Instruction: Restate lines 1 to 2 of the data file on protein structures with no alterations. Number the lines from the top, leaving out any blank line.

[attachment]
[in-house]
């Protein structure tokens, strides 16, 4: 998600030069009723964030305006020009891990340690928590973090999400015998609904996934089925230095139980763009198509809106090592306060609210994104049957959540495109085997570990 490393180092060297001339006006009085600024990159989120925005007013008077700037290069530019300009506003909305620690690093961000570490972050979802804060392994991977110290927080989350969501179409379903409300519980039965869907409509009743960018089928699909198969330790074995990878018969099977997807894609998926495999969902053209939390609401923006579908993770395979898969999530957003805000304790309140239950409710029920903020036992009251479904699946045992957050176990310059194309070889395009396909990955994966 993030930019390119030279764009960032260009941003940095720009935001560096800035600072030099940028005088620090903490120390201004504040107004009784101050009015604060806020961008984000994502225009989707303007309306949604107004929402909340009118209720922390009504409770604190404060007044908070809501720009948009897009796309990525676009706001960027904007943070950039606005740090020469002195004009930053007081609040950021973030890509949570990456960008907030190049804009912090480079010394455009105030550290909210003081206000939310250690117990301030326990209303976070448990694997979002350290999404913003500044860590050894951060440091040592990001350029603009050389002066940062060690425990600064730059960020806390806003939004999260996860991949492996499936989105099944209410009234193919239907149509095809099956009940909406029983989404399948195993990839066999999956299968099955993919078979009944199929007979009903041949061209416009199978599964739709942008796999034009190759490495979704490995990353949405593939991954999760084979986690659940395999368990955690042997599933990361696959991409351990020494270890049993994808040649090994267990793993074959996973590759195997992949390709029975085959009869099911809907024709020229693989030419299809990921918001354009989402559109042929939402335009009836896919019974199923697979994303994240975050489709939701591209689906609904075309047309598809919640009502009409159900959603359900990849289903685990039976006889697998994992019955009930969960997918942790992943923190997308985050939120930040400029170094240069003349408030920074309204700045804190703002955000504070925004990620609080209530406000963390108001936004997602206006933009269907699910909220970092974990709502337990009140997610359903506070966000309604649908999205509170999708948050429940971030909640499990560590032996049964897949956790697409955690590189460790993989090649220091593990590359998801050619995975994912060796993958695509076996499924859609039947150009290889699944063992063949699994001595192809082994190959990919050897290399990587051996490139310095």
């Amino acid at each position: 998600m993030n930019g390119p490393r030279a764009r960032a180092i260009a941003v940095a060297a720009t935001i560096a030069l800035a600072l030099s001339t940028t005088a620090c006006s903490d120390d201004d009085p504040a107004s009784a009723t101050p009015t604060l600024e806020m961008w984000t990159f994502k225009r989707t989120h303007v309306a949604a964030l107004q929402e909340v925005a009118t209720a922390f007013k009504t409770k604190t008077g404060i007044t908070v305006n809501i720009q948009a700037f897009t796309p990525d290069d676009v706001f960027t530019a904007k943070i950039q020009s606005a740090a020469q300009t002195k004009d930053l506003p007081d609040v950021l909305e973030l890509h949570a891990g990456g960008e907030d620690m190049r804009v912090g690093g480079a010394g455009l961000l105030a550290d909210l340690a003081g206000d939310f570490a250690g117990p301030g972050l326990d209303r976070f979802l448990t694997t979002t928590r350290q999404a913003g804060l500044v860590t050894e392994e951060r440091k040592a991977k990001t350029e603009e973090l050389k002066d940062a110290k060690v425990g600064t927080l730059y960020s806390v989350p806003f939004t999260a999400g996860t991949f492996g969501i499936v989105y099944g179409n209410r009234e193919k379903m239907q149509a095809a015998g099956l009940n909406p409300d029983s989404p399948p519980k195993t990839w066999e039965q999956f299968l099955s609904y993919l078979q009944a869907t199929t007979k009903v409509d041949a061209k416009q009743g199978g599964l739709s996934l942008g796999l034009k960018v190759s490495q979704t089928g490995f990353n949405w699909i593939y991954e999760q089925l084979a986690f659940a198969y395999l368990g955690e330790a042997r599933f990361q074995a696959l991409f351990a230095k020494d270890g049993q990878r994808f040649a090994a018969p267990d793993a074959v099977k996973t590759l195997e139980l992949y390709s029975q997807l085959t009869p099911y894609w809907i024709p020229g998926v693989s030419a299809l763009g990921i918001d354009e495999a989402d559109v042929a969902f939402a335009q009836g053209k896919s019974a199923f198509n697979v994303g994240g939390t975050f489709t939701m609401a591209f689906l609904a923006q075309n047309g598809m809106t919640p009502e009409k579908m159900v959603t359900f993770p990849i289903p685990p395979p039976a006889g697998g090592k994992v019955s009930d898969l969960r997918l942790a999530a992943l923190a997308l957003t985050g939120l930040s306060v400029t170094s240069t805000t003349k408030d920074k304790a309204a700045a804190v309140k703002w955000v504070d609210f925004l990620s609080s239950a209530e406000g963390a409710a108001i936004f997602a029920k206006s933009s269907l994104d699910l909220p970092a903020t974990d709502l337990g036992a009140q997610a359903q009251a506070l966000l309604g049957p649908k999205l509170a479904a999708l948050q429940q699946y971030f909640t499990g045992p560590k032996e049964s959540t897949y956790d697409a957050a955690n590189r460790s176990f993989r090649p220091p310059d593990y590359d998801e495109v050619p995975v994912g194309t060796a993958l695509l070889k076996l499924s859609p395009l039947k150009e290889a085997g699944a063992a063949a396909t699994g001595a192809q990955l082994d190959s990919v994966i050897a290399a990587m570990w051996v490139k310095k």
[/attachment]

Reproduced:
[in-house]
């Protein structure tokens, strides 16, 4: 998600030069009723964030305006020009891990340690928590973090999400015998609904996934089925230095139980763009198509809106090592306060609210994104049957959540495109085997570990 490393180092060297001339006006009085600024990159989120925005007013008077700037290069530019300009506003909305620690690093961000570490972050979802804060392994991977110290927080989350969501179409379903409300519980039965869907409509009743960018089928699909198969330790074995990878018969099977997807894609998926495999969902053209939390609401923006579908993770395979898969999530957003805000304790309140239950409710029920903020036992009251479904699946045992957050176990310059194309070889395009396909990955994966 993030930019390119030279764009960032260009941003940095720009935001560096800035600072030099940028005088620090903490120390201004504040107004009784101050009015604060806020961008984000994502225009989707303007309306949604107004929402909340009118209720922390009504409770604190404060007044908070809501720009948009897009796309990525676009706001960027904007943070950039606005740090020469002195004009930053007081609040950021973030890509949570990456960008907030190049804009912090480079010394455009105030550290909210003081206000939310250690117990301030326990209303976070448990694997979002350290999404913003500044860590050894951060440091040592990001350029603009050389002066940062060690425990600064730059960020806390806003939004999260996860991949492996499936989105099944209410009234193919239907149509095809099956009940909406029983989404399948195993990839066999999956299968099955993919078979009944199929007979009903041949061209416009199978599964739709942008796999034009190759490495979704490995990353949405593939991954999760084979986690659940395999368990955690042997599933990361696959991409351990020494270890049993994808040649090994267990793993074959996973590759195997992949390709029975085959009869099911809907024709020229693989030419299809990921918001354009989402559109042929939402335009009836896919019974199923697979994303994240975050489709939701591209689906609904075309047309598809919640009502009409159900959603359900990849289903685990039976006889697998994992019955009930969960997918942790992943923190997308985050939120930040400029170094240069003349408030920074309204700045804190703002955000504070925004990620609080209530406000963390108001936004997602206006933009269907699910909220970092974990709502337990009140997610359903506070966000309604649908999205509170999708948050429940971030909640499990560590032996049964897949956790697409955690590189460790993989090649220091593990590359998801050619995975994912060796993958695509076996499924859609039947150009290889699944063992063949699994001595192809082994190959990919050897290399990587051996490139310095």